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Testing the Psychometric Properties of the Interpersonal Reactivity Index (IRI) in Chile: Empathy in a different cultural context

Testing the Psychometric Properties of the Interpersonal Reactivity Index (IRI) in Chile: Empathy in a different cultural context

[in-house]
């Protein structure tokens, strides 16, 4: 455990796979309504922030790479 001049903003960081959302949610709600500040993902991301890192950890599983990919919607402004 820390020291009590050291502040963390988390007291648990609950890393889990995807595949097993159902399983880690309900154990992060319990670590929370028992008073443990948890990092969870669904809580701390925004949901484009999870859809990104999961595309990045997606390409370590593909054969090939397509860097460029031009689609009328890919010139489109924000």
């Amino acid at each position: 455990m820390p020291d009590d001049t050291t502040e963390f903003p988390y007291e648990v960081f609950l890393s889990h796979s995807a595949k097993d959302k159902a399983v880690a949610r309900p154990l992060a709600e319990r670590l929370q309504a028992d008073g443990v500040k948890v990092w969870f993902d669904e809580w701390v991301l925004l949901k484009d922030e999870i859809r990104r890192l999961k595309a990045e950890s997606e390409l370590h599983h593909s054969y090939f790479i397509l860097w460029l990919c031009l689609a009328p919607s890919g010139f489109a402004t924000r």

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  A.M.Fernándezet al.: Psychometric Propertiesofthe IRIin Chile  European Journalof Psychological Assessment   2011; Vol. 27(3):179–185© 2011 Hogrefe Publishing Original Article TestingthePsychometricPropertiesoftheInterpersonalReactivityIndex(IRI)inChile Empathy in a Different Cultural Context AnaMariaFernández 1,2 ,MicheleDufey 2 ,andUweKramp 3 1 UniversidaddeSantiagodeChile,Chile,  2 UniversidadDiegoPortales,Santiago,Chile, 3 UniversidaddeChile,Santiago,Chile Abstract.  The psychometric properties of Davis’ (1980) Interpersonal Reactivity Index (IRI) in Chile were assessed. The IRI was appliedto a sample of 435 college students. Appropriate internal consistencies and test-retest stability resulted. The instrument’s validity wasevidenced by the interrelations among the scales, in addition to its correlations in the predicted direction to other related psychologicalconstructs, and sex differences emerged in three of its dimensions. A confirmatory factor analysis corroborated the theoretical structureof the IRI in Chile, and the suitability of both the four-factor model and a second order factor that integrates three of the dimensions .The implications and comparison of the results with other adaptations of the IRI are discussed. Keywords:  empathy, affectivity, assessment, validity, reliability, measurement An increasing tendency in psychometric research is to es-tablish whether psychological constructs conceived in aparticular cultural context may have a similar conceptual-ization in other countries and cultures (see for example,Matsumoto, Yoo, Hirayama, & Petrova, 2005). According-ly, the present study evaluated the validity and reliabilityof the Interpersonal Reactivity Index (IRI; Davis, 1980,1983) in Chile.Empathy is a versatile construct because it involvessympathy and feeling an emotion appropriate to the affec-tive circumstances of others, thus, evoking a cognitive pre-diction of others intentions and actions, or what Baron-Co-hen and Wheelwright (2004) have denominated  a theory of mind  . All of these aspects can be synthesized in a commoncharacteristic that underlies the components of empathythat “concern responsivity to others” (Cliffordson, 2002a,p.49).When Davis began the development of IRI, the authorwasawareofseveralscalesandquestionnairesthatallowedfor an estimation of people’s ability to empathize with oth-ers, but none of these differentiated the uniqueness of itscognitive and affective components (Davis, 1980, 1996).The IRI incorporates these two domains and allows for aninclusive concept of empathy by appraising cognitive abil-itiesonaFantasyScale(FS),andaPerspectiveTaking(PT)scale. The second of these domains contains the affectivecomponents of empathy assessed through the EmpathicConcern (EC) and Personal Distress (PD) scales. Addition-ally, others have proposed that these dimensions may yielda general empathy and an emotional control second-orderfactor (for example, Cliffordson, 2002a, 2002b; Pulos, Eli-son, & Lennon, 2004).Davis (1983) made several theoretical predictions aboutthe scope of his index and its relationship to other psycho-logical constructs, evidencing the validity of the IRI to as-sess empathy. For example, sex differences in three of thesubscales were confirmed, as well as interrelations amongthe dimensions of the IRI (PT with EC, as well as EC withFS). The convergent validity of each dimension was testedwith other measures of global empathy and interpersonalfunctioning. Particular positive correlations between PT,social functioning, and self-esteem were observed. ECshowed a consistent direct relationship with measures of shyness, anxiety, and emotionality. Likewise, PD was in-verselyrelatedtoself-esteemandinterpersonalfunctioning(emotionality). More recently, Hall, Davis, and Connelly(2000) have shown that the IRI is a good measure of theempathic domains that are related to career vocation, withhigh EC and PT more characteristic of applied psycholo-gists, while high PD appeared more characteristic of scien- DOI: 10.1027/1015-5759/a000065© 2011 Hogrefe Publishing  European Journal of Psychological Assessment   2011; Vol. 27(3):179–185  tists. Parental empathy assessed with the IRI has also beenassociated directly to children’s self-concept and adjustednarcissism, and inversely to depression (Trumpeter, Wat-son, O’Leary, & Weathington, 2008).Cross-cultural research with the IRI has established the-oretical and practical predictions about empathy. In Spain,the adapted scales correlate with other measures of proso-cial behavior, and an increase in PT from puberty to lateadolescence (which is consistent with the normal develop-ment of prosocial behavior) has been confirmed (Mestre,Frías, & Samper, 2004; Pérez-Albéniz, De Paúl, Etxe-berría, Montes, & Torres, 2003). Similarly, Oceda, Lopez-Perez, Ambrona, and Fernandez (2009) have shown an as-sociation between sympathy (assessed with the IRI) andvicarious distress, supporting the robustness of the cogni-tive and affective realms of empathy.Research on the psychometric properties of the IRI inother contexts led Cliffordson (2002a, 2002b) to adapt theinstrument to Sweden, finding that a general empathy fac-tor underlies three of the IRI scales, with the exception of PD. Similarly, Siu and Shek (2005) have arrived at a three-factorChineseversionoftheIRIinwhichthecognitiveandaffective domains are combined. In contrast, in Spain, re-search on the IRI has maintained its srcinal four-factorstructure (Mestre et al., 2004).In the present study, the theoretical and logical hypoth-eses of Davis (1980, 1983) were tested with Chilean col-lege students. The main objective was to adapt the instru-ment replicating Davis’ procedure in the local context, andwe hypothesized convergent relationships between PT andmeasures of self-esteem, and positive affect; EC and anxi-ety. Negative correlations of PD with self-esteem, socialavoidance, negative affect, and sensitivity to punishmentwere expected. Similarly, divergent relationships betweenPT, anxiety, and aggression were hypothesized. It was alsoassessed whether the proposed factor structure of the in-strument complies with current methodological proposalsregarding the configuration of empathy in a second-orderfactor (Cliffordson, 2002a). Method Participants and Procedure The participants in this study were 435 undergraduate stu-dents (201 men and 234 women) from different fields (en-gineering, psychology, journalism, accounting, and adver-tising). The mean age of the participants was 20.07 years( SD  1.9), with a range of 18 to 36 years. All participantsreceived standardized instructions,and gavetheirinformedconsentregardingvoluntaryparticipationandpersonaldatasuch as sex, age, and career. Measures Each respondent completed a self-report test battery consist-ing of the IRI, and some of them completed Rosenberg’sSelf-EsteemScale(RSE),Spielberger’sTraitAnxietyInven-tory (STAI-T),theBussandPerryAggressionQuestionnaire(BPAQ),theSocialAvoidanceandDistressScale(SAD),andthePositiveAffectandNegativeAffectSchedules(PANAS).TheIRIwasadaptedintolocalSpanishbytwobilingualpsy-chologists using the backtranslation method, a judgmentaltechnique for valid cross-cultural comparisons (Triandis &Berry, 1980). First, a bilingual psychologist translated theAmericanquestionnairesintoSpanish.Second,anotherbilin-gual psychologist retranslated (backtranslated) the Spanishadaptationsto English.Finally,the srcinalsourceand back-translated items were compared for equivalence of meaning,and anydiscrepancieswere noted.Thisreiterativeprocessof translation and backtranslation was continued until no se-mantic differences were noticed between the questionnaireforms. The other scales applied in this study had been previ-ously adapted to the Chilean context, and were used to testthe concurrent validity of the dimensions ofthe IRI. Allsub- jectscompletedthetestbatteryinonesessionlastingapprox-imately half an hour. Interpersonal Reactivity Index (IRI) TheIRIwasdevelopedbyDavis(1980,1983,1996)inordertointegratethemultidimensionalityofempathyintofourthe-oretical components: fantasy (the proclivity to identify withfictitious characters), perspective taking (the ability to adoptthe perspective of others in common life), empathic concern(thetendencytoexperiencefeelingsofcompassionandsym-pathy from others’ misfortune), and personal distress (thepronenesstofeeluncomfortable aboutthedistressofothers).Each dimension has seven statements, giving a total of 28items. It is a self-report instrument scored on a Likert-typescale ranging from 0  (doesn’t describe me at all)  to 4  (de-scribes me very well) . Rosenberg’s Self-Esteem Scale (RSE) The RSE is an adapted version of the srcinal instrument(Rosenberg, 1965) tapping into a global concept of Self-es-teem (Fernández, Celis-Atenas, & Vera-Villarroel, 2006). Itpresents10statementsscoredonaLikert-type scale,rangingfrom 1  (doesn’t agree at all)  to 5  (agree strongly) . Spielberger’s Trait Anxiety Inventory (STAI-T) The STAI-T measures Anxiety as a stable general person-ality characteristic, evaluated through 20 items that presentanxiety-producing scenarios in which respondents have toindicate if they identify with the situation  almost never   (1),180 A.M. Fernández et al.: Psychometric Properties of the IRI in Chile  European Journal of Psychological Assessment   2011; Vol. 27(3):179–185 © 2011 Hogrefe Publishing  to  almost always  (3). It was adapted to Chile by Vera-Vil-larroel, Celis-Atenas, Cordova-Rubio, Buela-Casal, andSpielberger (2007). Buss and Perry Aggression Questionnaire (BPAQ) The BPAQ was developed in order to evaluate four dimen-sions of Aggression: (a) physical aggression, (b) verbal ag-gression, (c) anger, and, (d) hostility. It includes 29 itemsthat are scored on a Likert-type scale 1  (extremely unchar-acteristic of me)  to 5  (extremely characteristic of me) 1 . Social Avoidance and Distress Scale (SAD) The SAD is an adapted general measure of the individualtendency to avoid social interactions and experience socialanxiety, which includes 29 true and false items 2 . PositiveAffectandNegativeAffectSchedules(PANAS) The PANAS assesses general emotionality with 20 itemsscored on a Likert-type scale anchored from 1  (very littleor nothing at all)  to 5  (extremely) . It was developed byWatson, Clark, and Tellegen (1988) and adapted to collegesamples in Chile by Dufey and Fernandez (2009). Data Analysis Data analysis is carried out in two steps. The first step (de-scriptive statistics and reliability) examined descriptive sta-tistics (mean and  SD ), internal consistency (Cronbach’s  α ),and test-retest stability (Pearson correlation coefficient). Allanalysiswere carriedoutformen,women,andthetotalsam-ple.Finally,temporalconsistencyoftheIRIscalesweretest-ed 60 days after the first application, with a subsample of 82participants. The second step (validity) examined structuralvalidity(evidencebasedontheinternalstructure)andpredic-tive validity (evidence based on the relationship with othervariables) of the IRI scales and Davis’ model. Structural va-lidity was assessed using Davis’ (Davis, 1980) and Clifford-son’s models (Cliffordson, 2002a).First step and predictive validity were performed usingSPSS v15.0.1.1. (SPSS, 2007). Structural validity was as-sessed by structural equation models (SEM; see Figure 1)using Mplus v.4.1 (Muthén & Muthén, 2006), with a maxi-mum likelihood estimation, with standard errors robust tononnormality, and Satorra-Bentler mean corrections to thegoodness-of-fitteststatistics(seeSatorra&Bentler,1994).Itis known that SEM models show a poor level of global ad- justment,measuredbyChisquareIndex(Bentler,1990;Bol-len, 1989; Bollen & Long,1993; Hair,Anderson,Tatham, &Black, 1999; Marsh, Hau, & Grayson, 2005). Thus, it is ad-visabletoestimatesomekindofapproximategoodness-of-fit(Bollen, 1989; Bollen & Long, 1993; Marsh et al., 2005;Maydeu-Oliveres,Kramp,García-Forero,Gallardo-Pujol,&Coffman, 2009; Raju, Laffitte, & Byrne 2002). In our case,the root mean square error of approximation (RMSEA; Stei-ger, 1990), comparative fit index (CFI; Bentler, 1990), andstandardizedrootmeansquareresidual(SRMR;Kline,2005;Marsh et al., 2005; Schweizer, 2010) were used. Figure 1shows the Davis and Cliffordson models that were tested. Results Descriptive Statistics and Reliability Table 1 provides the means,  SD , Pearson correlation coef-ficients ( r  ), and Cronbach’s  α s of the four scales for men,women, and the complete sample. Inspecting the resultsreveals significant sex differences among all the IRI sub- Table 1.  Descriptive statistics and reliability of the IRI dimensions, by sex and total sample IRIscalesMen ( n  = 201) Women ( n  = 234) Test by sex Total ( n  = 435)  Mean SD r   α  Mean SD r   α  t Mean SD  α FS 14.12 5.41 .82 .72 (.63–.79) 16.48 5.58 .76 .78 (.71–.83) –4.36** 15.41 5.62 .76 (.71–.80)EC 17.24 4.56 .89 .66 (.56–.75) 19.41 4.62 .81 .76 (.69–.81) –4.91** 18.40 4.71 .73 (.67–.78)PT 16.55 5.13 .67 .73 (.65–.80) 17.27 4.76 .67 .72 (.65–.79) –1.52 16.94 4.95 .73 (.68–.78)PD 11.10 4.79 .81 .67 (.57–.75) 13.20 4.97 .78 .70 (.61–.77) –4.46** 12.23 5.00 .70 (.64–.75)  Note . FS = fantasy scale, PT = perspective taking, EC = empathic concern, PD = personal distress.  r   = Test-Retest ( n  = 82);  T  -Test =  t   test forindependent samples;  α  = Cronbach’s  α  coefficient. **  p  < .001. A.M. Fernández et al.: Psychometric Properties of the IRI in Chile 181 © 2011 Hogrefe Publishing  European Journal of Psychological Assessment   2011; Vol. 27(3):179–185 1  The adapted version of the instrument was obtained from Figueroa Rey, P., Ramírez Troncoso, C.G. & Santis Doyhamboure, M. (2005).  Adaptación y validación del Buss-Perry aggression questionnaire a la población adolescente, adulta y adulta mayor del gran Santiago [Adaptation and validation of the Buss-Perry aggression questionnaire to adolescents, adults, and the elderly in Santiago]. Unpublishedundergraduate thesis, Universidad Diego Portales. 2  The local instrument we used is the adaptation of Pérez, A. & Sepúlveda, V. (1991).  Estandarización de las escalas de evitación y ansiedad social (SAD) y temor a la evaluación negativa (FNE), y relación entre la ansiedad social y los comportamientos asertivo y agresivo [Standardization of the avoidance and social anxiety scales (SAD) and fear of negative evaluation (FNE), and the relationship of socialanxiety, assertive, and aggressive behavior]. Unpublished undergraduate thesis, Universidad Católica de Chile.  Figure 1 . Davis’ and Cliffordson’s Models.  Notes:  FS = fantasy, PT = perspective taking, EC = empathic concern, PD =personal distress, EMP = empathy.182 A.M. Fernández et al.: Psychometric Properties of the IRI in Chile  European Journal of Psychological Assessment   2011; Vol. 27(3):179–185 © 2011 Hogrefe Publishing  scalesbutPT,withwomenattaininghigherscoresthanmenin FS, EC, and PD. Similarly, the estimated 99% confi-dence intervalsforthe α coefficients of the subscalesof theIRI are similar to Davis’ (1980) results.The only exceptionis the internal consistency of PD for the male subsample,which is lower than the results reported by Davis (1980).The correlations of the scales are presented in Table 2.The three samples analyzed (men, women, and total sam-ple) show a similar pattern of correlation among the scales.An exception may be seen in the men subsample, whereEC and PT do not show a significant correlation. Structural Validity Considering Davis’ four-factor model, shown in Figure 1,investigating the internal structure of the IRI for the totalsampleshowed χ ²=781.74(344),  p <.001,RMSEA=0.054,CFI = 0.813, and SRMR = 0.070. RMSEA and SRMR sug-gest a good model fit, whereas CFI suggests caution.Regarding the Cliffordson second-order model shown inFigure 1, the investigation of the internal structure showedthefollowingfitindices: χ ²=810.34(346),  p <.001,RMSEA= 0.056, CFI = 0.802, and SRMR = 0.075, for the total sam-ple. RMSEA and SRMR suggest a good model fit, whereasCFI suggests further research is needed.Overall, each one of the models shows an appropriate de-gree of model fit. The results for the two models are rathersimilaralthoughDavis’smodeldoesabitbetterthanClifford-son’s model (for example according to the CFI results). Predictive Validity Evidence based on the convergent and divergent correlationoftheIRIsubscaleswithotherinstrumentsisshownonTable3. As theoretically expected, measures of positive self-per-ception and affect (RSE and PA) show a significant positiverelationship with PT. All the measures that tap into anxiety-related,negativefeelingsandaggressiveconstructs(STAI-T,BPAQ, SAD, and NA) are significantly and inversely corre-lated with PT. Similarly, constructs that represent negativefeelings,suchasSTAI-T,SAD,BPAQ,andNA,arepositive-ly related to PD; while self-oriented positive traits (RSE andPA)showanegativecorrelationwithPD.Finally,ECshowedasignificantpositiverelationshipwithself-esteemandaneg-ative one with social anxiety. Discussion Overall, the Chilean adaptation of the IRI reached accept-able psychometric properties with a college student sam-ple. The reliability and validity of Davis’ and Cliffordson’sIRI models were studied, showing a high internal consis-tency, temporal stability, and the expected associationsamong the IRI scales, and other instruments that tap intoclosely related psychological constructs. Also, there is agood structural adjustment of the analyzed models.The strength of the validity estimation of the Chileaninstrumentisenhanced byitsrelationshipto localmeasuresof self-esteem, anxiety, aggression, and affectivity.Most of these convergent measures had been adapted to the localcontextindependentofthepresentresearch,givingastrongindication that the conceptualization and definition of theIRIto assessempathyisgood.Nevertheless,itwasnotpos-sible to confirm any concurrent correlation of the FS withany of the validation measures, which may be indicative of a current difficulty to assess imagination and fantasy withtheselected instruments(which wasalsonotedintheSpan-ish adaptation of the IRI by Mestre et al., 2004). Finally,similar to the results of Siu and Shek (2005), the lack of correlation between PT and PD for the male sample may Table 2.  Correlation among the IRI scales, by sex and total sample IRI scales Men ( n  = 201) Women ( n  = 234) Total ( n  = 435)FS EC PT FS EC PT FS EC PTEC .35** .38** .37** ,PT –.10 –.10 –.12 .21** –.09 .20**,PD .29** .28** .13 .17** .33** .22** .24** .34** .21**  Notes.  FS = fantasy scale, PT = perspective taking, EC = empathic concern, PD = personal distress. **  p  < .001. Table 3.  Predictive validity of the IRI dimensions with other instruments RSE ( n  = 420) STAI T ( n  = 322) BPAQ ( n  = 105) SAD ( n  = 102) PA ( n  = 210) NA ( n  = 210)FS .049 .070 .156 –.035 .055 .082EC .128** .051 –.007 –.242** .095 .014PT .168** –.120* –.310** –.309** .268** –.164**PD –.288** .578** .305** .227* –.268** .358**  Notes.  FS = fantasy scale, PT = perspective taking, EC = empathic concern, PD = personal distress, RSE = self-esteem, STAI T = trait anxiety,BPAQ = aggression, SAD = social avoidance and distress, PA = positive affect, NA = negative affect. *  p  < .05, **  p  < .01. A.M. Fernández et al.: Psychometric Properties of the IRI in Chile 183 © 2011 Hogrefe Publishing  European Journal of Psychological Assessment   2011; Vol. 27(3):179–185